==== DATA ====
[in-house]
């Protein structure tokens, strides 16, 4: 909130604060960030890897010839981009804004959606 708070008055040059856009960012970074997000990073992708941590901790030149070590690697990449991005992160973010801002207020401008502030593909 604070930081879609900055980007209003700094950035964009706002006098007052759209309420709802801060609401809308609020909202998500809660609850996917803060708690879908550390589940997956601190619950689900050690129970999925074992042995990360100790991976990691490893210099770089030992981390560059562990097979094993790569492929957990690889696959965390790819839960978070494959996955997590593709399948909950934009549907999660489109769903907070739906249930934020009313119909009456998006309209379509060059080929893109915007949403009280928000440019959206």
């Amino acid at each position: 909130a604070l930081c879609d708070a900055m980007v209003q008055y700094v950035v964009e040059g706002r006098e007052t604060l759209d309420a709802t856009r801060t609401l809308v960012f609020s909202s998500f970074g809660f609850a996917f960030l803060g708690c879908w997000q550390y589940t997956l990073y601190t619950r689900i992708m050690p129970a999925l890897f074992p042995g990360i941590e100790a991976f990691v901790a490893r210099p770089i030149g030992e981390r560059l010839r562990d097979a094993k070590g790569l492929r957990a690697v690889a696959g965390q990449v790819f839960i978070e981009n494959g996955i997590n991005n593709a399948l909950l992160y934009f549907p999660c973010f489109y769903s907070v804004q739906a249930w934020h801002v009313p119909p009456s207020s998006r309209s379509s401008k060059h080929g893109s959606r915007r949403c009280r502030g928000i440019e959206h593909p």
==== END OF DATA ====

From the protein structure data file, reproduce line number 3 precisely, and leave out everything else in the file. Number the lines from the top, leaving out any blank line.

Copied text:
């Amino acid at each position: 909130a604070l930081c879609d708070a900055m980007v209003q008055y700094v950035v964009e040059g706002r006098e007052t604060l759209d309420a709802t856009r801060t609401l809308v960012f609020s909202s998500f970074g809660f609850a996917f960030l803060g708690c879908w997000q550390y589940t997956l990073y601190t619950r689900i992708m050690p129970a999925l890897f074992p042995g990360i941590e100790a991976f990691v901790a490893r210099p770089i030149g030992e981390r560059l010839r562990d097979a094993k070590g790569l492929r957990a690697v690889a696959g965390q990449v790819f839960i978070e981009n494959g996955i997590n991005n593709a399948l909950l992160y934009f549907p999660c973010f489109y769903s907070v804004q739906a249930w934020h801002v009313p119909p009456s207020s998006r309209s379509s401008k060059h080929g893109s959606r915007r949403c009280r502030g928000i440019e959206h593909p």